James and Ryan were still at the table, James because he was playing with his food and Ryan because he was the slowest eater. His father said he had his own clock—meaning he didn’t feel time in the same way the other children did—and though Ryan knew what his father meant, he wondered what it would be like to carry around an actual clock, invisible to everyone else, ticking in his hands. He didn’t really remember last year’s party. Is it the one with all the food and all the people? he’d asked the night before, and his father had placed his palm on Ryan’s head and smiled.

James spooned sugar into the mush of cereal and juice in his bowl. I see, I see, I see, he sang; or maybe it was Icy, icy, icy.

What do you see, James? Ryan said. His badger was on the table near his elbow, and he thought they’d been apart long enough and tucked the animal under his arm.

Goin’ for the salt now, James said, unscrewing the top of the saltshaker and trying to pour some into his spoon. It came out fast and spilled into his bowl. Goin’ for the pepper now, he crowed.

Robert came over and grabbed his hand. James, no.

Ryan made big eyes and covered his mouth to show James that he shouldn’t be scared of Robert.

Nye-nee, James said happily.

Nye-nee was as close as James could get to Ryan, and Ryan smiled. You want to come with me? he said. Come with Nye-nee?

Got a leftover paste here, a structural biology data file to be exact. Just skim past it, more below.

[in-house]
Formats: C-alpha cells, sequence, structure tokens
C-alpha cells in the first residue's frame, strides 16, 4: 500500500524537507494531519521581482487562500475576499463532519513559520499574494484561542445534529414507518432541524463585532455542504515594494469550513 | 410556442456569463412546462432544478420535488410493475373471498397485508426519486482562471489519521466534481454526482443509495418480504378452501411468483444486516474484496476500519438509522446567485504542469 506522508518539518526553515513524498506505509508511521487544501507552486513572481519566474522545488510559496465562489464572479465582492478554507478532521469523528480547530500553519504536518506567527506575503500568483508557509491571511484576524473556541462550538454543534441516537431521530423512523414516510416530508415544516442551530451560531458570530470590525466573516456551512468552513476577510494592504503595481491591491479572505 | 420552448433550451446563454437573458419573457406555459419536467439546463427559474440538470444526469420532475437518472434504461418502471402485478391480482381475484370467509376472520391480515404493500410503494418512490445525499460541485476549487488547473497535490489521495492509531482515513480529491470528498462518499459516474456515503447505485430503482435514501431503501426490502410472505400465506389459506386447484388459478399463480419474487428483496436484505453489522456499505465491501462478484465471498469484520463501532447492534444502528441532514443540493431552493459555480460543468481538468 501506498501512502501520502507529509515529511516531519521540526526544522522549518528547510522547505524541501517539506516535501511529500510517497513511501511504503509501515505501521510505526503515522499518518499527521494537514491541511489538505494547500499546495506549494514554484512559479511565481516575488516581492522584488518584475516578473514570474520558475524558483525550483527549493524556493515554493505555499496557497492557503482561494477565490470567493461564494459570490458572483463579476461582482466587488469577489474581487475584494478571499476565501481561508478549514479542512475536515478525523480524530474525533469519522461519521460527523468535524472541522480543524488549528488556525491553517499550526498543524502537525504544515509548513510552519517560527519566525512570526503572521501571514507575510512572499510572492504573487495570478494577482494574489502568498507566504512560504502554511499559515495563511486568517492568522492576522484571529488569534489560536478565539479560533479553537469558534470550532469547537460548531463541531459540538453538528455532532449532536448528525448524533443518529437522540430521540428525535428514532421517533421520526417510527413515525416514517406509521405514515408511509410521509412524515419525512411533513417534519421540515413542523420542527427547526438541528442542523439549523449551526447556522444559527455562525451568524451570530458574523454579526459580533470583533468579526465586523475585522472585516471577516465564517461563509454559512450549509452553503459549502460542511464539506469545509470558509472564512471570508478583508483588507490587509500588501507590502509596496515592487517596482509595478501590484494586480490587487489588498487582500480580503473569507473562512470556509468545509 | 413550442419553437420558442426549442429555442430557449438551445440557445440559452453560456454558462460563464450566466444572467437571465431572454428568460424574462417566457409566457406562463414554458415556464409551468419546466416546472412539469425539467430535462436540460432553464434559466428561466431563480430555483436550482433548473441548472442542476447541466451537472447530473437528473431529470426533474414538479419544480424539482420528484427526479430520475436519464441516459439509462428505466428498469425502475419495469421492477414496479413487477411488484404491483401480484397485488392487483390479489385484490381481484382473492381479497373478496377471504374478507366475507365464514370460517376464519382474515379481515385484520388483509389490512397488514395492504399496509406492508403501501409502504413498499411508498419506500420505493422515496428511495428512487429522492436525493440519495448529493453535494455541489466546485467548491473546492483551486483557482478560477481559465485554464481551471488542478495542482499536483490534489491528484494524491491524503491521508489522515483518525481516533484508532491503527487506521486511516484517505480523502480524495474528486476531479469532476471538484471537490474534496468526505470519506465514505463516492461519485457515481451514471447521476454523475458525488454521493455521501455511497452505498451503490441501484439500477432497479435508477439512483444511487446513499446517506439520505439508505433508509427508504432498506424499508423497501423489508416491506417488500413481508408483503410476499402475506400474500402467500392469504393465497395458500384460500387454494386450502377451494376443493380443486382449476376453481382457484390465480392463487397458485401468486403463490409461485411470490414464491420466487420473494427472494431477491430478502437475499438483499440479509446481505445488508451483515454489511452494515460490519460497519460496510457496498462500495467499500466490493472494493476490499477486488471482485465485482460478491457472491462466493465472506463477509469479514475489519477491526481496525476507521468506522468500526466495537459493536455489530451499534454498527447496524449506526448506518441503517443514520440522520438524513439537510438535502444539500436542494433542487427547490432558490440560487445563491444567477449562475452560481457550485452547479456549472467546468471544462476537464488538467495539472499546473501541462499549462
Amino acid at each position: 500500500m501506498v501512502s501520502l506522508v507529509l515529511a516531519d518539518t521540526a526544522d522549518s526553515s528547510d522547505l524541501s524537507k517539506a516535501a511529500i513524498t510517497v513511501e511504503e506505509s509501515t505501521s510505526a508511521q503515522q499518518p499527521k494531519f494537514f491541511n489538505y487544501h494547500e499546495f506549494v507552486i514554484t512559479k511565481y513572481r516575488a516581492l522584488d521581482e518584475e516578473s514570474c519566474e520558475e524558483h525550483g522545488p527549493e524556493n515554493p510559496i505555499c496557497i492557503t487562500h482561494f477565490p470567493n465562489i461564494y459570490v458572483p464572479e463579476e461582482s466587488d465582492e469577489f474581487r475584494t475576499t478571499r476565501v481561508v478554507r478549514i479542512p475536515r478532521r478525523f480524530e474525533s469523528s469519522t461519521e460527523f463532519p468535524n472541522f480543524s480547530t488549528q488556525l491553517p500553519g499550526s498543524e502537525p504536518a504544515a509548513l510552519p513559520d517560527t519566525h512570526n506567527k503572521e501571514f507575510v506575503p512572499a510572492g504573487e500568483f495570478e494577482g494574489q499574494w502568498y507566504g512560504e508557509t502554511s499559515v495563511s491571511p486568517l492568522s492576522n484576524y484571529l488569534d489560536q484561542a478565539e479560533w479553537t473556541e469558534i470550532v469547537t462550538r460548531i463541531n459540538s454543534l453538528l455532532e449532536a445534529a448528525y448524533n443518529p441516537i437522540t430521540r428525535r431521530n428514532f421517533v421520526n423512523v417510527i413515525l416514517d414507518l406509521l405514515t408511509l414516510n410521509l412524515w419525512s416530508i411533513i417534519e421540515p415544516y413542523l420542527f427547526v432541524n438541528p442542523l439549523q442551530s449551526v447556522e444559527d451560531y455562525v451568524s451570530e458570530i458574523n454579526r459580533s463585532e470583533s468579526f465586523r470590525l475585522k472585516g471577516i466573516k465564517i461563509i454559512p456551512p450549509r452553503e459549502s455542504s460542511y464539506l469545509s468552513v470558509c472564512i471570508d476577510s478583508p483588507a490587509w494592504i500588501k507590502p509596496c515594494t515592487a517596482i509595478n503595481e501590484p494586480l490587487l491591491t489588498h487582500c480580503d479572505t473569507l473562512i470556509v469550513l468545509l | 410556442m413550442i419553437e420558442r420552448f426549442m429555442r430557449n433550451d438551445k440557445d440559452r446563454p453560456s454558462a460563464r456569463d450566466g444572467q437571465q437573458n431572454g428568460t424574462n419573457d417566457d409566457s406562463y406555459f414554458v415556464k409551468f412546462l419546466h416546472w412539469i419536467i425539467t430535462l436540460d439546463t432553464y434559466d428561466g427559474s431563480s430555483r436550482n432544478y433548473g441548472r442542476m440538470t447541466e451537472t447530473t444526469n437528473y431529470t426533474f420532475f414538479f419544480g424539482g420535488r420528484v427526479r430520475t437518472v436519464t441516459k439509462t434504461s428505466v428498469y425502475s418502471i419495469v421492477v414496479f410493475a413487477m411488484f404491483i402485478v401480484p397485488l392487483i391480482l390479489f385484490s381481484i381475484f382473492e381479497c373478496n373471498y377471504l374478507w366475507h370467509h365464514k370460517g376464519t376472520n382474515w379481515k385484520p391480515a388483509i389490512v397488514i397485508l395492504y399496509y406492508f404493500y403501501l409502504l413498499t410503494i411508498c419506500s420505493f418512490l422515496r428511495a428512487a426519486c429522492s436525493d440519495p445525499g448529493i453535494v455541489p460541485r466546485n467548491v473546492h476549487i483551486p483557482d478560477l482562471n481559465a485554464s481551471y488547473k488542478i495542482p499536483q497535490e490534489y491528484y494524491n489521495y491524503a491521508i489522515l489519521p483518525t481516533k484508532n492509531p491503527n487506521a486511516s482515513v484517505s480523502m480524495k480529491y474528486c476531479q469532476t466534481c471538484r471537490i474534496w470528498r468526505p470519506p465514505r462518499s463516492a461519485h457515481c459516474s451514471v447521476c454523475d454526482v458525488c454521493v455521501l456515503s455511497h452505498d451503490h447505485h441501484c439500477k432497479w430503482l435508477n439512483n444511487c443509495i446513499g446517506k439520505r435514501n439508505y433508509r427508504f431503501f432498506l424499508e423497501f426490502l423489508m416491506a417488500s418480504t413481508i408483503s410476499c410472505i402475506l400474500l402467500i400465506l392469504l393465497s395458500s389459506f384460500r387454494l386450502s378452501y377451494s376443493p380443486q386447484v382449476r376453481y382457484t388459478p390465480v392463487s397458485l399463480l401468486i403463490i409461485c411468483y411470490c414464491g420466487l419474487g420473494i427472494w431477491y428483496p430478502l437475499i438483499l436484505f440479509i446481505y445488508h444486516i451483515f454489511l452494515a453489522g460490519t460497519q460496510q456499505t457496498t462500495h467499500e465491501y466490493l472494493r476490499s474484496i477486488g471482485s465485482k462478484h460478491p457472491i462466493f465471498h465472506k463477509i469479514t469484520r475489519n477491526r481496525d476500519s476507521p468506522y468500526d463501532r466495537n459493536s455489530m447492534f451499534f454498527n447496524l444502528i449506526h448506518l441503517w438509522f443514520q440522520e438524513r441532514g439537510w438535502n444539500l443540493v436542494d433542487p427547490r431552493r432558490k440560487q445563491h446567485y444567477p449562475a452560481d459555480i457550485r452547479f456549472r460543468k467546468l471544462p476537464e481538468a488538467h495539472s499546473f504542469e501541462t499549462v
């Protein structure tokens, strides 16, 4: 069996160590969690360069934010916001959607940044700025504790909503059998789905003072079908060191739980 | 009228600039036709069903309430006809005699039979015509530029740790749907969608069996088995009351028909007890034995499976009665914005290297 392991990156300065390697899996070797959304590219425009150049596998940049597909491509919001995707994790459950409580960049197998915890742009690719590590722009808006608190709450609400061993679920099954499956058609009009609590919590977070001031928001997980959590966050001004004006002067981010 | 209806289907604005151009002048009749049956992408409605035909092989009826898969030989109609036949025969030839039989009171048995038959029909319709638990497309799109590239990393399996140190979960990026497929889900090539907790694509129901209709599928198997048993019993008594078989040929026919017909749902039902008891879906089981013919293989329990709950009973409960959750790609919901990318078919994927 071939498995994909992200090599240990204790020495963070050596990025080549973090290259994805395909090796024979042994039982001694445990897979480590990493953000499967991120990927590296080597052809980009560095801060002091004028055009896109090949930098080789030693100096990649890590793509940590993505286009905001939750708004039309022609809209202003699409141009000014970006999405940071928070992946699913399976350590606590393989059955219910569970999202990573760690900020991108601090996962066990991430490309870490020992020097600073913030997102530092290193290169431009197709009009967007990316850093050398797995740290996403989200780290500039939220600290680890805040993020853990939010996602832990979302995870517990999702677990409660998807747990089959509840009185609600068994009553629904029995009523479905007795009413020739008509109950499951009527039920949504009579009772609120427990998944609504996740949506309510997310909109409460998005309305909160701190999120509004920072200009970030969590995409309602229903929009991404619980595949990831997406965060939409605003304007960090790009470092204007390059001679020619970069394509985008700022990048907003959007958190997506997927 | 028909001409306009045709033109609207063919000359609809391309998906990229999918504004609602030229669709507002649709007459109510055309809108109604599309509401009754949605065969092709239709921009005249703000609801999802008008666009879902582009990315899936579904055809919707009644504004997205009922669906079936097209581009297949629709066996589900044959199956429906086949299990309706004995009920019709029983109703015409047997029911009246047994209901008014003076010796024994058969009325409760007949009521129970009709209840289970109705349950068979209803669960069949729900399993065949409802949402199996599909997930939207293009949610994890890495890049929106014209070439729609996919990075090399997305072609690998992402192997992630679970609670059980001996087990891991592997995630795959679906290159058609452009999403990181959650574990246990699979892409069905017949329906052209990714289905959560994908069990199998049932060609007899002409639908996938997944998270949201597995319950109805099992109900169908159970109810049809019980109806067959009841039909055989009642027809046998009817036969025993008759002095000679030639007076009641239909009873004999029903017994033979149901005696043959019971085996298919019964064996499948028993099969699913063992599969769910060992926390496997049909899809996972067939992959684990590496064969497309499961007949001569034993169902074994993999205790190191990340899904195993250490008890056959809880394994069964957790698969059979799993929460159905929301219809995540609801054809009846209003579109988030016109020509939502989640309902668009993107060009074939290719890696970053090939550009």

James launched himself from his chair. He was big and clumsy, prone to spectacular tumbles—loud wailing, tears and mucus everywhere, blood on his knees. This morning his feet landed flat on the linoleum. Go with Nye-nee! he said.

Robert watched his brothers head off. This moment alone in the kitchen was rare and not to be wasted. He knew he should clean up, but on a shelf next to the refrigerator a jar of coins waited for him. He scooped out a handful and slid them into his pocket. He was quite certain his father wouldn’t mind if he knew why Robert was taking the coins, which was so he could practice the magic tricks he’d been teaching himself since summer began.

I’m telling.

He turned and there was Rebecca, standing in the doorway. He said, I don’t know what you’re talking about.

Yes, you do.

What then?

Just a day earlier Rebecca had overheard her father telling her mother that this minor stealing of Robert’s was just a phase, some need to approach the line between good and bad, and not an occasion to humiliate the boy. Rebecca thought wrong was wrong, but because it was the day of the party she decided to let it go.

We should clean up, she said.

Then let’s clean up.

Once they were finished, she went outside to see what needed to be done. The house had its morning look, closed and dark. She had never thought about the house’s color until the day in first grade when she saw a house that was violet. Now she knew houses could be any surprising color you could come up with—turquoise, buttercup yellow—and she thought the dull, plain surface of her house demonstrated a failure of imagination. She kept this to herself, though, because of how much her father loved the house and how much she loved her father.